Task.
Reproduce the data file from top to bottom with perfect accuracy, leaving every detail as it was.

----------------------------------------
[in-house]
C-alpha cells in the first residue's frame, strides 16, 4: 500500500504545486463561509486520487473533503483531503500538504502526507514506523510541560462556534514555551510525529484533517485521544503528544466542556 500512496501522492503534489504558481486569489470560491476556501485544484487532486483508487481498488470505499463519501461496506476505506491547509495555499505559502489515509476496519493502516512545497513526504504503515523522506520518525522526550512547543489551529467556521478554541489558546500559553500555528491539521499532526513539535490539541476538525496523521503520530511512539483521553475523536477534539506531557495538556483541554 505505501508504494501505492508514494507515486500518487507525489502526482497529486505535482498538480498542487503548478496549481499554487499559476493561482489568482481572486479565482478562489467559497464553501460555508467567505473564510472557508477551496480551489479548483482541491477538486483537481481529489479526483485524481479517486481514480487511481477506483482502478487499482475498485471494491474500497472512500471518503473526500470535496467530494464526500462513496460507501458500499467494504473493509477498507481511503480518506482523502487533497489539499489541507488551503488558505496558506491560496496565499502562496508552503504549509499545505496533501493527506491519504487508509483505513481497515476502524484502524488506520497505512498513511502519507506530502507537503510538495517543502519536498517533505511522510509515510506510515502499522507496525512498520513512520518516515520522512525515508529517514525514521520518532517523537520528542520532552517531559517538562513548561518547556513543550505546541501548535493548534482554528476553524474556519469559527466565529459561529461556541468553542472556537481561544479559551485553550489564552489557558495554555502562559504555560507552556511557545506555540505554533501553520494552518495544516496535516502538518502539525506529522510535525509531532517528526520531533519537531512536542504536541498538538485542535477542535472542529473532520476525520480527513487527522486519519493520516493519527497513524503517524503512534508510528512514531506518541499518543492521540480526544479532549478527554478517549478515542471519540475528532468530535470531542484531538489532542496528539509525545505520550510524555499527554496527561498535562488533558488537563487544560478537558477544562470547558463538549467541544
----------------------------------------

[in-house]
C-alpha cells in the first residue's frame, strides 16, 4: 500500500504545486463561509486520487473533503483531503500538504502526507514506523510541560462556534514555551510525529484533517485521544503528544466542556 500512496501522492503534489504558481486569489470560491476556501485544484487532486483508487481498488470505499463519501461496506476505506491547509495555499505559502489515509476496519493502516512545497513526504504503515523522506520518525522526550512547543489551529467556521478554541489558546500559553500555528491539521499532526513539535490539541476538525496523521503520530511512539483521553475523536477534539506531557495538556483541554 505505501508504494501505492508514494507515486500518487507525489502526482497529486505535482498538480498542487503548478496549481499554487499559476493561482489568482481572486479565482478562489467559497464553501460555508467567505473564510472557508477551496480551489479548483482541491477538486483537481481529489479526483485524481479517486481514480487511481477506483482502478487499482475498485471494491474500497472512500471518503473526500470535496467530494464526500462513496460507501458500499467494504473493509477498507481511503480518506482523502487533497489539499489541507488551503488558505496558506491560496496565499502562496508552503504549509499545505496533501493527506491519504487508509483505513481497515476502524484502524488506520497505512498513511502519507506530502507537503510538495517543502519536498517533505511522510509515510506510515502499522507496525512498520513512520518516515520522512525515508529517514525514521520518532517523537520528542520532552517531559517538562513548561518547556513543550505546541501548535493548534482554528476553524474556519469559527466565529459561529461556541468553542472556537481561544479559551485553550489564552489557558495554555502562559504555560507552556511557545506555540505554533501553520494552518495544516496535516502538518502539525506529522510535525509531532517528526520531533519537531512536542504536541498538538485542535477542535472542529473532520476525520480527513487527522486519519493520516493519527497513524503517524503512534508510528512514531506518541499518543492521540480526544479532549478527554478517549478515542471519540475528532468530535470531542484531538489532542496528539509525545505520550510524555499527554496527561498535562488533558488537563487544560478537558477544562470547558463538549467541544